That question may have been answered 31 years ago in the very first days of the Iranian Revolution. The regime was barely born when it manifested personality traits that clearly told us this was no ordinary group of rulers. The Ayatollah Khomeini returned to Tehran and established the Islamic Republic on April 1, 1979. Seven months later, on Nov. 4, 1979, the Iranians threw out centuries of international diplomatic rules that every other country on earth observes, stormed the American Embassy, and held everyone inside hostage for over a year. What does tossing out diplomatic immunity really mean? Is immunity some quaint old custom or is there a greater message in this act?
Here’s a clue: In the middle of the bloodiest global conflict in human history—World War II—even Adolf Hitler understood and respected the importance of diplomatic immunity. Shortly after Pearl Harbor, the U.S. rounded up the Germans and Japanese in their embassies in Washington and put them in hotels under guard (including the luxurious Greenbrier Resort in West Virginia). Germany and Japan did the same with our embassy staffs in Berlin and Tokyo (although their hotels were not as deluxe).
The Swiss negotiated an exchange and within six months all embassy personnel on each side were back home. Hitler and Hirohito understood the mutual benefits of this protocol.
This is not to say the Iranians haven’t used diplomatic immunity when it serves their purposes. On July 18, 1994, a powerful car bomb detonated outside the Jewish Center in Buenos Aires, killing 85 and wounding 300. Although no one has ever been brought to justice for this terrorist act, Argentine prosecutors laid the blame squarely on Iranian government officials tied to their embassy in Buenos Aires. Ahmad Vahidi, the former commander of the Revolutionary Guards, is still wanted by Interpol for his alleged participation in that bombing. President Mahmoud Ahmadinejad’s reaction to this indictment? He tapped Mr. Vahidi to be Iran’s minister of defense last year.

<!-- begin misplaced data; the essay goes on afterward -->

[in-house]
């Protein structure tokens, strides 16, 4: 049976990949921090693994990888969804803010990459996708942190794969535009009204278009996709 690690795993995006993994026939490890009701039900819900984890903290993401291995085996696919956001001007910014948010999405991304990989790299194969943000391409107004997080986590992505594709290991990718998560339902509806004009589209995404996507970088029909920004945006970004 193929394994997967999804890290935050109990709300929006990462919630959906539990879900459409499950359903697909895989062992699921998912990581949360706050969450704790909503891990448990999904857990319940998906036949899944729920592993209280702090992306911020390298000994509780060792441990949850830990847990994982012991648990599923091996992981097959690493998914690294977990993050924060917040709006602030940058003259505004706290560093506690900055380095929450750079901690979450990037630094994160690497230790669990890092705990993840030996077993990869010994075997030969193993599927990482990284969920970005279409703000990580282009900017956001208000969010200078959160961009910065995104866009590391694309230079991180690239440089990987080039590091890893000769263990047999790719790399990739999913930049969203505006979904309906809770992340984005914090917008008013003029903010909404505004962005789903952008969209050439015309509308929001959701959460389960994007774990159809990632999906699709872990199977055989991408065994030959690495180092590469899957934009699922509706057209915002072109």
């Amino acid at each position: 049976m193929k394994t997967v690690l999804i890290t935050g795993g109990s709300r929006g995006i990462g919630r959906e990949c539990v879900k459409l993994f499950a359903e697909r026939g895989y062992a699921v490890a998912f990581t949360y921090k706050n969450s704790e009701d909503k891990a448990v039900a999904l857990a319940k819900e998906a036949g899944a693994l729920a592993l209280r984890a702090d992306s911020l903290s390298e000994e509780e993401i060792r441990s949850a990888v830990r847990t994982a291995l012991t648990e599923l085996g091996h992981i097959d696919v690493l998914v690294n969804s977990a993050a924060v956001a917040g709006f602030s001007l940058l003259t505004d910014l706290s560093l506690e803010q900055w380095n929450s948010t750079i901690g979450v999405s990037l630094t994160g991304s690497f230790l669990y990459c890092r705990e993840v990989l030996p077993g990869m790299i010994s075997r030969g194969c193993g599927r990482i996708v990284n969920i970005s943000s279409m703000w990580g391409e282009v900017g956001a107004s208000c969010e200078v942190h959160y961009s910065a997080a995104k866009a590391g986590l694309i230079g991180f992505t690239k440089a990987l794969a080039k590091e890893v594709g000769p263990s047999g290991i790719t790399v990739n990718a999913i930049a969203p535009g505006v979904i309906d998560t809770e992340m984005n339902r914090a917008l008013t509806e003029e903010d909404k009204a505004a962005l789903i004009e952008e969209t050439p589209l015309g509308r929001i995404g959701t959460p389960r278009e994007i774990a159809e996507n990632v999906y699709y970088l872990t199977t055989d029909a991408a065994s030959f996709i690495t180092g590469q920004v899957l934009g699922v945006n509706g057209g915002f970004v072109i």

From the very start we have conducted our diplomacy with Iran as if it were Belgium, and we seem surprised when we get the same dismal results. President Jimmy Carter tried and failed miserably, ending his political career, and every secretary of state since seems unable to accept that the Iranian leaders don’t negotiate like us, they don’t think like us and they certainly don’t like us. Yet we continue.
Throughout the 2008 presidential campaign, Barack Obama focused his future foreign policy on engagement with Iran, repeatedly distancing his diplomacy from that of George W. Bush. On May 18, 2008, candidate Obama suggested Iran “doesn’t pose a threat to us the way the Soviet Union posed a threat” and he reminded his audience that “Kennedy talked to Khrushchev, Reagan talked to Gorbachev and Nixon talked to Mao.” Backing up his campaign rhetoric, just two months after his inauguration, President Obama reached out to Iran offering “the promise of a new beginning” to be “grounded in mutual respect.”
That respect has hardly been mutual. Iran’s uranium-enrichment plants continue to hum. Its missiles can now reach Western Europe with longer range vehicles on the way. And when Mr. Ahmadinejad clearly says he envisions a world without Israel, many refuse to take him at his word.
Instead, we are reminded that we feared a Soviet bomb in the 1950s and a Chinese bomb in the 1960s and we survived. We have even learned to live with a nuclear North Korea and Pakistan. And while the Iranians have been killing Americans for decades—243 Marines in Beirut in 1983 along with countless IEDs that have been exported to Iraq—we tend to sweep these issues under the rug.
Even the apocalyptic views of its leaders—who believe and await the return of an imam from the 13th century for the day of judgment for all infidels—are ignored, as are those “Death to America” rallies that have been a constant in Iran from the start of the Revolution.
For all the talk about Israel that comes out of Tehran, few seem to remember that the major focus of Iran’s bile since 1979 has not been the Little Satan (Israel) but the Great Satan (the United States).
All of which leads us to the question we should be asking. What if the Iranians mean what they say?
Mr. Kozak is the author of “LeMay: The Life and Wars of General Curtis LeMay” (Regnery, 2009).

Nuclear Posture Review

Posted April 15, 2010 by Bobby Wilkes
Categories: Air Force, International Affairs, Politics

Tags: , , , , , , , ,